5) What rights does each conservator have? After considering the designation of each conservator, it is still important to review which rights and duties each conservator has according to the order. Some of the relevant rights for school employees include:
· the right of access to educational records;
· the right to consult with school officials (e.g., communicating with teachers and attending parent-teacher conferences);
· the right to be designated as an emergency contact; and
· the right to attend school activities (e.g., school assemblies or eating lunch with the child regardless of which parent is entitled to possession of the child that day).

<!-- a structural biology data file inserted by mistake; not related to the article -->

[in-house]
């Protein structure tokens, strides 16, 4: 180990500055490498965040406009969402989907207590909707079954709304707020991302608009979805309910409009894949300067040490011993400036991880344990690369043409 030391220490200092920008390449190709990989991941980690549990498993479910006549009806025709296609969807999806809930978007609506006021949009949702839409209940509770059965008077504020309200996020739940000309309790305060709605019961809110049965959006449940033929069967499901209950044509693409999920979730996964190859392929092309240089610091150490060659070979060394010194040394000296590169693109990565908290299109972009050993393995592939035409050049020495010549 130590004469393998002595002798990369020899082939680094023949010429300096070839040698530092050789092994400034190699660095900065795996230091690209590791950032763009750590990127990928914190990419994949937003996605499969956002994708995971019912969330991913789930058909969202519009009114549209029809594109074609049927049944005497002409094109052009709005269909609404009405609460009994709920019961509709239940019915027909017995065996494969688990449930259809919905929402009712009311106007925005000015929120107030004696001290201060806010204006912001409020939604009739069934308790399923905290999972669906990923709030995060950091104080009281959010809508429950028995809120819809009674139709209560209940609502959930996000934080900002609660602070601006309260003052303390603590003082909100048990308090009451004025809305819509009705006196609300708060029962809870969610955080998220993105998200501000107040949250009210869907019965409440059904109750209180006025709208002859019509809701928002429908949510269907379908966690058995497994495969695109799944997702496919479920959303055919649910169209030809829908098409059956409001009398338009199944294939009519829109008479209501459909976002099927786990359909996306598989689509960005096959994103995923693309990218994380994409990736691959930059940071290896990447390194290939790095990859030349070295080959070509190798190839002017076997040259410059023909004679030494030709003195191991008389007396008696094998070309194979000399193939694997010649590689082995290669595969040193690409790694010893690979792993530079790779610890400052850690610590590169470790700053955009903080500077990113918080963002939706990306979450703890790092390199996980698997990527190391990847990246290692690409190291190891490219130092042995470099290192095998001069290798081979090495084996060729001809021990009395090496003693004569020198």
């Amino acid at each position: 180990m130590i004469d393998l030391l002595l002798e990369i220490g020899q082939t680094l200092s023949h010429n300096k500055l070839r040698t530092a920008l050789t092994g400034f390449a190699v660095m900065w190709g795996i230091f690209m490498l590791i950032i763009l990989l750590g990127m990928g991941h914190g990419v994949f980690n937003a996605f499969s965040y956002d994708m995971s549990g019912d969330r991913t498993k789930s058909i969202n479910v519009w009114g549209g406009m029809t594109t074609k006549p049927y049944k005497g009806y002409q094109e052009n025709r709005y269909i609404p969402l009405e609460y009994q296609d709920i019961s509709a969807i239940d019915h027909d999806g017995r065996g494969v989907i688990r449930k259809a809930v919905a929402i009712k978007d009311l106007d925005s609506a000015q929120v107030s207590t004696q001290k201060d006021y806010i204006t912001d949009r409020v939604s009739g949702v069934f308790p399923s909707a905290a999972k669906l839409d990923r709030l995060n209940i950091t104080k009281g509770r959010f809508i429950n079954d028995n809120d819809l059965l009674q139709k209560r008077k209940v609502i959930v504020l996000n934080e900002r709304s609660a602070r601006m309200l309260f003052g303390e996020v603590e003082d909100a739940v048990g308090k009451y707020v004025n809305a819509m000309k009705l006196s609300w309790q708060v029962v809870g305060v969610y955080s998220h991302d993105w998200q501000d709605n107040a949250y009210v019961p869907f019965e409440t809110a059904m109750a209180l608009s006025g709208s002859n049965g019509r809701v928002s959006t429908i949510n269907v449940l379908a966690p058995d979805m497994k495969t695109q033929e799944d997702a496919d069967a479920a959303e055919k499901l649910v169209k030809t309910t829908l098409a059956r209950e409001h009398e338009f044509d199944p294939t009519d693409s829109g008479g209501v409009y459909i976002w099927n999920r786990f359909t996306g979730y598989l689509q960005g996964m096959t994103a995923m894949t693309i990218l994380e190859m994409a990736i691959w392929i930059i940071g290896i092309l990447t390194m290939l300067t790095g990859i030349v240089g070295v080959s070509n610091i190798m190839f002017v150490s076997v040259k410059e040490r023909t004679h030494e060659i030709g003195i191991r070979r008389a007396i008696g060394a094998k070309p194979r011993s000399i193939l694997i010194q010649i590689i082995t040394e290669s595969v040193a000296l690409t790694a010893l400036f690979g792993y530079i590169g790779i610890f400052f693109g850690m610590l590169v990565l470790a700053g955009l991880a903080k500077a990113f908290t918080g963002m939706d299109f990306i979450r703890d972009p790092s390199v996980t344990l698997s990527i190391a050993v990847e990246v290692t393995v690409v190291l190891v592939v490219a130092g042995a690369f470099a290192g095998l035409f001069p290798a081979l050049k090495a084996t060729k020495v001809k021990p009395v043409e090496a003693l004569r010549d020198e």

For school employees, perhaps the most relevant right is who has the right to make educational decisions (e.g., enrolling or withdrawing the child, consenting to testing etc.). There are four general ways educational decisions are made:
1. Exclusive: One conservator has the exclusive right to make educational decisions; that one’s easy, only the chosen one can make educational decisions.
2. Independent: Both conservators have the independent right to make educational decisions; either can decide, including undoing the decision the other conservator made the day before.
3. Subject to Consultation: Both conservators have “the right, subject to consultation with the other conservator” to make educational decisions. The parents do not have to agree on the decision, so again either parent can make decisions and undo what the other decided. Hopefully, the school does not get caught in a game of decision-making table tennis.